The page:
Rate Hikes Scare Buyers: Competition for Cable Media Grows

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As cable networks lure a bigger share of media dollars this year, direct response advertisers expect to be adversely affected by further jumps in rates.


With networks looking to increase rates for scatter time, many advertisers are shifting upfront buys from the networks to cable, which could mean an increasing tightening of available inventory for direct response advertisers.


"Over the last five years broadcast network channels has seen audience erosion and prices are escalating like crazy," said Jean Pool, executive vice president and director, North American media services for J. Walter Thompson. Pool is one of four executives that oversees The Alliance, a media buying concern formed last year between JWT and Ogilvy & Mather Worldwide. "More and more clients are using cable because it's growing and it helps our cost. A lot of accounts have put 5 to 20 percent of their budgets to cable and some have even doubled their cable budget. If that continues to happen it is going to be a problem for DRTV."


Other buyers agreed. "Cable has grown up," said Desiree Dumont, managing partner of Media Direct, a DRTV media agency in New York. "It allows for more vertical, more targeted programmable opportunities. It is becoming very attractive to mainstream advertisers and the more attracted mainstream advertisers are to cable, the sparser the amount of inventory for direct response."


"Viewing habits are definitely changing for people," said Nancy Lazkani


president of Prime Time Direct, a DRTV media agency in Sherman Oaks, CA. "There is a much greater demand on media buyers to shift dollars to cable. It's increasingly harder to find time for two-minute spots."


DRTV advertisers last year spent $85.8 million on cable networks, a 142 percent increase from the previous year, according to Competitive Media Reporting.


Those advertisers can expected increased competition from traditional brand heavyweights this year. Such packaged goods companies as Procter & Gamble and Kraft spend heavily on cable and are expected to boost spending even more. Kraft's four divisions boosted cable spending last year by 49.2 percent, to $76.4 million, while Procter & Gamble's cable spending rose nearly 20 percent, to $242 million, according to Competitive Media Reporting.


"Cable networks grew their share from 22 to 25 percent of television dollars," said Kevin Barry, vice president of local sales and marketing at Cabletelevision Advertising Bureau, New York. "That will tighten up inventory but prices are still below broadcast on a CPM and raw basis. Nonetheless, the trend will help narrow the spread. That is good news for our members, but different news for your [DRTV News'] readers."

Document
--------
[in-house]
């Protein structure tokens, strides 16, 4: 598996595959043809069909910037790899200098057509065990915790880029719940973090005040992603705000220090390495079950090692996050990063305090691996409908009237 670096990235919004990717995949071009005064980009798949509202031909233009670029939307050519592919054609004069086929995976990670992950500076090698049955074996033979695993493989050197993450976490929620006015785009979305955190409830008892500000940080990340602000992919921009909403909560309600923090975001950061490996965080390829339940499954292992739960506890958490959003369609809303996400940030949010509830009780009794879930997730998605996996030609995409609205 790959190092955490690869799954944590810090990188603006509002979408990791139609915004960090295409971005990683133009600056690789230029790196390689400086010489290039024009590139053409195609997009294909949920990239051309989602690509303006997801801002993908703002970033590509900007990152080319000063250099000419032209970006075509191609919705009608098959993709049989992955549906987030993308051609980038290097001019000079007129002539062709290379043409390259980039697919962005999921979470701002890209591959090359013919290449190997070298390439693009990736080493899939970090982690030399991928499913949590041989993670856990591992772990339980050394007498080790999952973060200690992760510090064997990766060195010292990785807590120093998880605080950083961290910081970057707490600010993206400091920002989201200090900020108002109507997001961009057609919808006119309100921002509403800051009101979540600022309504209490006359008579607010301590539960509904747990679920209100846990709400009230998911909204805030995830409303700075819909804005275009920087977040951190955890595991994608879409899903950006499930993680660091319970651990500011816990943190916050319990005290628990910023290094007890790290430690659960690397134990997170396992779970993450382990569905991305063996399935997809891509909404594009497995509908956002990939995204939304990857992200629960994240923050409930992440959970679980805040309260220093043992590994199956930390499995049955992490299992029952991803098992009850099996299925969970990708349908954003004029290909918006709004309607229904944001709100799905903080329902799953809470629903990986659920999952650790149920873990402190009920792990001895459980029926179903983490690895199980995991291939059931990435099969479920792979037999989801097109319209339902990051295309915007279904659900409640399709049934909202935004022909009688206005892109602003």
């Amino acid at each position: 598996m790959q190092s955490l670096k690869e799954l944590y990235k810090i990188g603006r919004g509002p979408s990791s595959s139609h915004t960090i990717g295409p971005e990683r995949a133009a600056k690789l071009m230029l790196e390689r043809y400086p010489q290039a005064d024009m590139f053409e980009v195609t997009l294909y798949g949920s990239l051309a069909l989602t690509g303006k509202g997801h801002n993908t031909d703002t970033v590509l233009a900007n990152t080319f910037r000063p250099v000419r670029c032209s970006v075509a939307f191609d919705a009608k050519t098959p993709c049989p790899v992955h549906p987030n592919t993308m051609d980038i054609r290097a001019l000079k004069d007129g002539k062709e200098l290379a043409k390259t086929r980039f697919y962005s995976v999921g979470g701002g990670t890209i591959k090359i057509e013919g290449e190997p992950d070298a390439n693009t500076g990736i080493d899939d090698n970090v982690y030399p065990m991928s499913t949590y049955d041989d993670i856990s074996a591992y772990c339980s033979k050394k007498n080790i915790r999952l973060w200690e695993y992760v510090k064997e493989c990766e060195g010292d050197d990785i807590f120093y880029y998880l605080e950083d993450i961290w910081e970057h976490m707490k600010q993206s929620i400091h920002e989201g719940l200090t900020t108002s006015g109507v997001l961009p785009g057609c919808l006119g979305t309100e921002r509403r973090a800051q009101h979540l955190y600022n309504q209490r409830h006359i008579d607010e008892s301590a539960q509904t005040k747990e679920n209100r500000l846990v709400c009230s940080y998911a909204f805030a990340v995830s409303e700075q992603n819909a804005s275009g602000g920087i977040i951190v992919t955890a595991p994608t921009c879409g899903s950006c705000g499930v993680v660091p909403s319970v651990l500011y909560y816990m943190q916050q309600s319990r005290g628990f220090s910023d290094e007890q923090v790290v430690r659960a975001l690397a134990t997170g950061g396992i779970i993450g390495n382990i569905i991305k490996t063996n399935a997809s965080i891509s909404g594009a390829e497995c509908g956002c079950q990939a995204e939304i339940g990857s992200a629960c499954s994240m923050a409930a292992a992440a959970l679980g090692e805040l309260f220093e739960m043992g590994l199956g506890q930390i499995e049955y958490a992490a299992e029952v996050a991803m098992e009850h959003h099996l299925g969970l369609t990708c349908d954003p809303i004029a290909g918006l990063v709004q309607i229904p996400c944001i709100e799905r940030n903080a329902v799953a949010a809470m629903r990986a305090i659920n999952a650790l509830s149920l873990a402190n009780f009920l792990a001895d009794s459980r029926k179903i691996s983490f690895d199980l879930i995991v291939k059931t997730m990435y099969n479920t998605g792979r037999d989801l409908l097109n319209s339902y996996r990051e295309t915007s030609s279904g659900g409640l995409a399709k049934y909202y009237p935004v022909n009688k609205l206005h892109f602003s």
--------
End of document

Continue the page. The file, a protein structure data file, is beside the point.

"This is going to make it somewhat tighter," said Jim Sandino, managing director, Lowe McAdams Direct, a division of Lowe McAdams. "Unfortunately, clients are being sold into more expensive upfront buys. Good direct response advertisers don't need to be doing upfront buys. You can't get the same levels of efficiency with an upfront buy for direct response. I have heard from a number of clients that they are being given the option of upfront buying while they should be looking more into targeted upfront and DRTV."


Despite a shift and impending rise in rates, direct response media buyers contend the shift reopens opportunities for network and other venues. But just as mainstream advertisers are shifting to cable, some direct advertisers are shifting the other way. In fact, direct response advertisers boosted network spending by about 200 percent, to $32.1 million last year, according to CMR.


"You have to continue to look at new venues including syndication and networks," said Rick Sangerman, senior vice president, director, of account services with Eicoff. "As the economy remains strong it make it a little more difficult for direct marketers because the money has to come from somewhere. We're finding new opportunities on network. It is no secret that ratings have dropped and they can't demand the same dollar."


According to Cabletelevision Advertising Bureau, basic cable saw a 2.3 percent increase in ratings, while broadcast networks saw a 1.5 percent dip. Additionally, ad revenues grew 22 percent for cable in 1997, to about $5.7 billion.


But while some reconsider networks, others are looking at syndication and broadcast. "We have made broadcast work better," Media Direct's Dumont said. "Broadcast used to be less efficient but at certain times of the year they are more willing to negotiate."

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